Review: Hulu’s The Handmaid’s Tale Returns for Season 4 and Regains Its Momentum

Rita (Amanda Brugel) and Serena Waterford (Yvonne Strahovski) share a moment in episode four, Milk.

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Rita (Amanda Brugel) and Serena Waterford (Yvonne Strahovski) share a moment in episode four, “Milk.”


After a two years’ wait due to Covid-19 restrictions, Hulu’s The Handmaid’s Tale has made its return for season four. Dare I say that the show seems to be headed in a direction other than the hamster wheel of the Gilead escape attempts it has been stuck in for the past two seasons? More to come on that question when the season four finale airs. 

When The Handmaid’s Tale first premiered in April of 2017, the parallels between the misogynistic, ultra-conservative Trump administration and the authoritarian regime of Gilead weren’t lost on anyone. Four years later, circumstances have changed, but the message of the show remains a powerful one. 

From what episodes Hulu has released so far, season four seems to break the cycle of a never-ending battle between Offred, or June Osborne (Elizabeth Moss) and her detestable Gileadian oppressors, namely Fred and Serena Waterford (Joseph Fiennes and Yvonne Strahovski). 

Season four picks up right where season three left off, with the surviving handmaids banding together on a hunt for freedom after sending off 86 of Gilead’s children in a plane to Canada. The first four episodes split their time between the handmaids’ perspectives as they attempt to make their way to Canada and the perspective of those newly free in Canada. Former Martha Rita (Amanda Brugel) is a prime example of the challenges of starting fresh in a new country and the obstacles one needs to overcome after experiencing intense trauma like that of the powerless in Gilead.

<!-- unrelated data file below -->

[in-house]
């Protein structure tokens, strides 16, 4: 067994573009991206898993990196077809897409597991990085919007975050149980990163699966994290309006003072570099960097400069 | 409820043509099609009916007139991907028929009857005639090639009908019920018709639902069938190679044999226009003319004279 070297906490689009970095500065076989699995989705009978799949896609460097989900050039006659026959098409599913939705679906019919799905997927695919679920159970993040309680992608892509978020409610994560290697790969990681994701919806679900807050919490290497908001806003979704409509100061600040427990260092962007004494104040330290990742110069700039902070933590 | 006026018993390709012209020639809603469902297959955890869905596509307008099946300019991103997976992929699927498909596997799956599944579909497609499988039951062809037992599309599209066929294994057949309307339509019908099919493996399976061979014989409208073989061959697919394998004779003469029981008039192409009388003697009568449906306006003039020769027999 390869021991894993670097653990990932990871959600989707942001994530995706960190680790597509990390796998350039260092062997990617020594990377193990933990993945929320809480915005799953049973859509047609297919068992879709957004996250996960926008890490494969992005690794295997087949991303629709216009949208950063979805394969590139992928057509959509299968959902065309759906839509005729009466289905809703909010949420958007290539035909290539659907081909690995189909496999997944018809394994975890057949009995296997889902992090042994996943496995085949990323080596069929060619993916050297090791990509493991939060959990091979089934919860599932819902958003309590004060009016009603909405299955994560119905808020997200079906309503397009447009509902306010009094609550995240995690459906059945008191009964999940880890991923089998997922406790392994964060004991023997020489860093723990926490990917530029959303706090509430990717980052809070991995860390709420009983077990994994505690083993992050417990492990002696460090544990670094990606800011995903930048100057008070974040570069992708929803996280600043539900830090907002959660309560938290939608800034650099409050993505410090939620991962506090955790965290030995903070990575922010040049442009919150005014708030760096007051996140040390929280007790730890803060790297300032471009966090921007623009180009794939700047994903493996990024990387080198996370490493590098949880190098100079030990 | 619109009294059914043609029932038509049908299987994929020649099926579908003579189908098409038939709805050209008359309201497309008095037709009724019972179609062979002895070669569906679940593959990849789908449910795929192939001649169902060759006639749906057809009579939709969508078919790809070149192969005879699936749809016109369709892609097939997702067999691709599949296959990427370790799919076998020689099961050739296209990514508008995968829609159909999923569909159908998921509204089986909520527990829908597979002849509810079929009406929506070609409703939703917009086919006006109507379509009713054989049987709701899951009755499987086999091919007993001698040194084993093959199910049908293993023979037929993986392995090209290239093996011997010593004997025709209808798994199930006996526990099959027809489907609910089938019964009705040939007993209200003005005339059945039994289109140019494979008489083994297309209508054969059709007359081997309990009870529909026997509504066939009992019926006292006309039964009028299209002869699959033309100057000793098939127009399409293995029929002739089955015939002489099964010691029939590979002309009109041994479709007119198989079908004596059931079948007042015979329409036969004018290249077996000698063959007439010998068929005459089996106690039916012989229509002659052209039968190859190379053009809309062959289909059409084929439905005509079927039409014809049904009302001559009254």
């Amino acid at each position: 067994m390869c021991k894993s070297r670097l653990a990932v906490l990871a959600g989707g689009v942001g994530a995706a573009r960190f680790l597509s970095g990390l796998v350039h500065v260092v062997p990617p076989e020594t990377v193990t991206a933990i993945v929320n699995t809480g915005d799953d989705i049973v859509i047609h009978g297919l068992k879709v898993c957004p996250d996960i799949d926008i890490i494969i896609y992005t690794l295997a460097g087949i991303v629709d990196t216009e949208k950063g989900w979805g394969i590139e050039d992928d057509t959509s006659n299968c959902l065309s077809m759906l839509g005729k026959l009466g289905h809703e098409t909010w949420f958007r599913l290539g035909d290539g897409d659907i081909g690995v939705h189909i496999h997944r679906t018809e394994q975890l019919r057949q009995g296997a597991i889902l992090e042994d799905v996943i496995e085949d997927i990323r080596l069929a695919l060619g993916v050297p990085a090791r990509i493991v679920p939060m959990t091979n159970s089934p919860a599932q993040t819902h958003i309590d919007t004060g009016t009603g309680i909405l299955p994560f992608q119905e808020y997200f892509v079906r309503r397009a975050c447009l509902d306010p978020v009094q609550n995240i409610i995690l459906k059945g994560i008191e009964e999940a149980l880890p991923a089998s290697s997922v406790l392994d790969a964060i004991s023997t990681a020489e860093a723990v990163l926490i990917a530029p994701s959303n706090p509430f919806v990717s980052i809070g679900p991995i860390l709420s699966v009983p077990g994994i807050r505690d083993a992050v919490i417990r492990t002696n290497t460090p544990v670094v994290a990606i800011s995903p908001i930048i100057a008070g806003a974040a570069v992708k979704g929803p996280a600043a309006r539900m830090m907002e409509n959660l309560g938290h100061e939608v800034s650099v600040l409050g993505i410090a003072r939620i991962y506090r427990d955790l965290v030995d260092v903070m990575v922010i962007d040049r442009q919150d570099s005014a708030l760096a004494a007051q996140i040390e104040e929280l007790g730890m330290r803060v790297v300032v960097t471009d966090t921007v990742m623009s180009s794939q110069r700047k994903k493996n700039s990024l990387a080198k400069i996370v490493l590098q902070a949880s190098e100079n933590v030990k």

Bright yet lonely camera shots embody Rita’s struggle in moving past her trauma. She should be happy; she’s now a free woman with an opportunity to start over in Canada, but her constant, devout prayer and susceptibility to manipulation by Serena tell a different and almost Stockholm syndrome-like tale. In episode four, she shares a meal with Moira (Samira Wiley) of freshly baked bread and soup, an homage to the traditional lifestyle and cooking of Gilead and a reminder that Rita has not entirely detached herself from her life as a Martha. 

Back in the United States, the handmaids search for refuge in various safehouses affiliated with Mayday, the underground resistance against Gilead. Episode three ends tragically, with all remaining handmaids but June and Janine coming to their end. June and Janine embark on their own journey to freedom, encountering a different, yet shockingly harsh and unwelcoming resistance.

After season two and three left watchers unsatisfied and bored with the same content, a change was necessary, and season four achieved it, giving the series the well needed shock of adrenaline it deserved. It’s difficult to explain exactly what makes season four so much more compelling than the rest, but the change of pace–both in setting and timeline–and looming sense of urgency definitely contribute. In seasons two and three, The Handmaid’s Tale heavily relied on its star Elizabeth Moss to deliver outstanding performances worth waiting another episode for. Season four strays from its reliance on Moss’s lip-quavering, eye-twitching closeup shots, perhaps due to Moss’s directorial role in three of its episodes, and gives other characters a chance to step up and develop more of the plot, which results in some truly emotional rewards. 

If you were disappointed by seasons two and three, it may be time to revisit The Handmaid’s Tale; they truly have outdone themselves this season.